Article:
The use of multigene sequencing as a therapeutic decision tool improved the outcomes for patients with metastatic breast cancer when the genomic alterations identified were ranked in the I/II tiers of the ESMO Scale for Clinical Actionability of molecular Targets (ESCAT), according to results from the SAFIR02-BREAST trial.

While studies have shown feasibility and reported preliminary evidence of utility, there is no evidence that multigene sequencing improves outcomes in patients with metastatic breast cancer. The aim of phase 2 SAFIR02-BREAST study (NCT02299999) was to assess the clinical utility of multigene sequencing and DNA copy number analyses. The trial enrolled patients with metastatic, HER2-negative breast cancer to evaluate whether targeted therapies guided by genomics improve progression-free survival (PFS), compared with maintenance chemotherapy. After 6 to 8 cycles of induction chemotherapy, patients without progressive disease and presenting an actionable genomic alteration were randomized between targeted therapies matched to genomic alterations or maintenance chemotherapy. The researchers performed a pooled analysis of this trial and the phase 2 SAFIR-PI3K trial (NCT03386162) that compared a combination of the PI3Kα-specific inhibitor alpelisib and the estrogen-receptor antagonist fulvestrant with maintenance chemotherapy in patients with PIK3CA-mutated metastatic breast cancer. A hierarchical testing was applied. The efficacy of targeted therapies matched to genomic alterations was first tested in patients presenting an ESCAT I/II alteration [1]. If a P<0.1 was observed in the first step, analyses were then performed in the intention-to-treat population. Dr. Fabrice André (Institut Gustave Roussy, France) presented the results of SAFIR02-BREAST [2]. Out of the 1,462 patients included, 238 (16%) had stable disease after 6 to 8 cycles of chemotherapy and carried known genomic alterations. These patients were subsequently randomized between maintenance chemotherapy (n=81) and targeted therapy (n=157). In 115 patients presenting an ESCAT I/II genomic alteration, the median PFS was 9.1 months and 2.8 in matched targeted therapy and maintenance chemotherapy arms, respectively (HR 0.41, P<0.001). In the overall population, there was no significant difference in the duration of PFS between the 2 arms (HR 0.77, P=0.109), suggesting that the ESCAT classification was highly predictive of the benefits of targeted therapies matched to genomic alterations. “Our study showed that genomic analysis improves the outcome of patients with metastatic breast cancer if they carry alterations classified as ESCAT I/II,” commented Dr. André. “These findings suggest that genomics should be a part of the pathway of care, but it has no impact if the results are not interpreted using a validated framework of actionability, like ESCAT, of the gene alterations identified.”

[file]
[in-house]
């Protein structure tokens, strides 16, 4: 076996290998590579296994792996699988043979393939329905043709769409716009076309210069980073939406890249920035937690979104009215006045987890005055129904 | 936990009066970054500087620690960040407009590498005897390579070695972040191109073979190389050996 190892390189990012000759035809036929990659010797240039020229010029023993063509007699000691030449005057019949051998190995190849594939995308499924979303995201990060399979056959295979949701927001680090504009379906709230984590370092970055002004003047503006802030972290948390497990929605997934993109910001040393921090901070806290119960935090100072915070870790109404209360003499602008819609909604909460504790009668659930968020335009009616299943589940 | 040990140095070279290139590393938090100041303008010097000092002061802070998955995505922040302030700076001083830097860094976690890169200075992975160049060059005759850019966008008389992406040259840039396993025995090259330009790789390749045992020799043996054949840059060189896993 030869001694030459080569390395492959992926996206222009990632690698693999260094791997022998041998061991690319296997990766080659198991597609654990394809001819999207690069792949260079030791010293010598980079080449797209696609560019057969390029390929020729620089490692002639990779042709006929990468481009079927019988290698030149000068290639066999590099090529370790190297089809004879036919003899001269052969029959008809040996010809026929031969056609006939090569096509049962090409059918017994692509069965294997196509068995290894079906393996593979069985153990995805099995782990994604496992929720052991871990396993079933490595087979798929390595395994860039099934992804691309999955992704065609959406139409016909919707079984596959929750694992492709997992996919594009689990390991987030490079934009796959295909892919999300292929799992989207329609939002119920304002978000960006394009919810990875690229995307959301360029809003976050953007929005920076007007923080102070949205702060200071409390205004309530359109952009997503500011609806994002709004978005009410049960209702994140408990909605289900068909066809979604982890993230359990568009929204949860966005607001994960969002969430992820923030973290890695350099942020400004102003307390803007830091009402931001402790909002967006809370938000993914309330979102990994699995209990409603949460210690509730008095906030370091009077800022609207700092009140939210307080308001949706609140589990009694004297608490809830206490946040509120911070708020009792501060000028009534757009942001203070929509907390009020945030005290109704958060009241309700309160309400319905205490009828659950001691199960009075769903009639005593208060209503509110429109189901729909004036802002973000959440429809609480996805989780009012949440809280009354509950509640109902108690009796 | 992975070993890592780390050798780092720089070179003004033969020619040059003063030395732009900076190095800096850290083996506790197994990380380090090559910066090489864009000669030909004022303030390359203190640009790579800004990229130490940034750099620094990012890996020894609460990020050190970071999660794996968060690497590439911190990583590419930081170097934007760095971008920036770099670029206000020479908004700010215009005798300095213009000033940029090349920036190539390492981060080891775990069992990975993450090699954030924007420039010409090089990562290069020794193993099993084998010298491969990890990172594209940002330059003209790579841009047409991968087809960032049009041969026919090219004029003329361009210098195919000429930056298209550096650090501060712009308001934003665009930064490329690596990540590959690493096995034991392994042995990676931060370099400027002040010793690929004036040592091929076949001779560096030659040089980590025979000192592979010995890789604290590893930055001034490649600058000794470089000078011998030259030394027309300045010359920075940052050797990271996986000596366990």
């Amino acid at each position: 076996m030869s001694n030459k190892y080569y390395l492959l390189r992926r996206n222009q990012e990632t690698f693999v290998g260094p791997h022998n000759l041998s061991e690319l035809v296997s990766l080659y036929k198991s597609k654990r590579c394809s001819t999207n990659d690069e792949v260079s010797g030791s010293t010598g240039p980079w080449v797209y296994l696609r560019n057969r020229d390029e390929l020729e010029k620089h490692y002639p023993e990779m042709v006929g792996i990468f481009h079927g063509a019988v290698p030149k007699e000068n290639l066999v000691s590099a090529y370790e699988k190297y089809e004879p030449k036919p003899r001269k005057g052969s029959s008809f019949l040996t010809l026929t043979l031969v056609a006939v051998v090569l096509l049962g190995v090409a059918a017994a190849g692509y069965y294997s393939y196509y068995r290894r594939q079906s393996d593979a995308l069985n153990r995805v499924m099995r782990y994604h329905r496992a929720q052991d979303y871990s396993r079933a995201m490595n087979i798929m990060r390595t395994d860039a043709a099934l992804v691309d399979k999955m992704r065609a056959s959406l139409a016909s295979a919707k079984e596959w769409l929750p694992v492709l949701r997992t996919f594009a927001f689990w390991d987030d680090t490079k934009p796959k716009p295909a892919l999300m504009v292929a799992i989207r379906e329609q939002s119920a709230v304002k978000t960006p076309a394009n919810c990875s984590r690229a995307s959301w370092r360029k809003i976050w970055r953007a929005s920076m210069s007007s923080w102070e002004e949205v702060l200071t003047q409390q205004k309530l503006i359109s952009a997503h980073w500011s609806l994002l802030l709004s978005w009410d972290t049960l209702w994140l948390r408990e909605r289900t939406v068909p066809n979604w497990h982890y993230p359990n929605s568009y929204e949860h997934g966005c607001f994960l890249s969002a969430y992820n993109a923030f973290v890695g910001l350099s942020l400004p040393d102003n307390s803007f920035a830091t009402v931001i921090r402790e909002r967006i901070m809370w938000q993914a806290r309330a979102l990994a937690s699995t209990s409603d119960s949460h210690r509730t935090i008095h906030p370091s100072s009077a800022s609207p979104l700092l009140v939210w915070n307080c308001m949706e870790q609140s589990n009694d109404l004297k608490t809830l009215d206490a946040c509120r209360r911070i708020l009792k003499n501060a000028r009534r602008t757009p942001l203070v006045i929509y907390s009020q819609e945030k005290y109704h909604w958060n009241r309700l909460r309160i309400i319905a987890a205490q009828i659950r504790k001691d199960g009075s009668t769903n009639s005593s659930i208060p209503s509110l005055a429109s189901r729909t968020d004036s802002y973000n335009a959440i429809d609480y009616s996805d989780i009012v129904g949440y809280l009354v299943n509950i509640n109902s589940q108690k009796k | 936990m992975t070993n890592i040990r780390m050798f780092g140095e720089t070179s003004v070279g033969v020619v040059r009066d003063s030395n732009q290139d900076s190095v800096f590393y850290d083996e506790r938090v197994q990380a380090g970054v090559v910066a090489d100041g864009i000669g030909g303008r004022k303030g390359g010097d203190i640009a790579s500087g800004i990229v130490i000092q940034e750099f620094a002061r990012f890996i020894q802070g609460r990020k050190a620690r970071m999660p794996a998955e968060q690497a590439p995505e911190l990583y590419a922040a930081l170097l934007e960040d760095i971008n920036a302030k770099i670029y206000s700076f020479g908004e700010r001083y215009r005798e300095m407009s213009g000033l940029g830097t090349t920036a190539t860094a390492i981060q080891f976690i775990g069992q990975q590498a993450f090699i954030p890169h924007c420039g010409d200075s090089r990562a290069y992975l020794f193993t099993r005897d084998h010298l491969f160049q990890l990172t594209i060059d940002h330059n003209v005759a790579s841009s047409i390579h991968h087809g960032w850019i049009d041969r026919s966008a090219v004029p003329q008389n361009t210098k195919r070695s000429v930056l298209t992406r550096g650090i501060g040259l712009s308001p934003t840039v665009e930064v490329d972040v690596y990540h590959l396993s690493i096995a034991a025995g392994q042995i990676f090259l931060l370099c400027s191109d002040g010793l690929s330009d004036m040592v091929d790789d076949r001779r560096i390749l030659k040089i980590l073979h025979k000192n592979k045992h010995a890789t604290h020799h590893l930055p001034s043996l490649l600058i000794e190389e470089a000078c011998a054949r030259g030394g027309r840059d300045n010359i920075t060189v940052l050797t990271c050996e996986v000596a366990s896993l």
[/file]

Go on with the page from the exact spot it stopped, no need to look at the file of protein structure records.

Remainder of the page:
1. Mateo J, et al. Ann Oncol. 2018;29:1895-1902.
  2. André F, et al. Clinical utility of molecular tumor profiling: Results from the randomized trial SAFIR02-BREAST. SABCS 2021 Virtual Meeting, abstract GS1-10.

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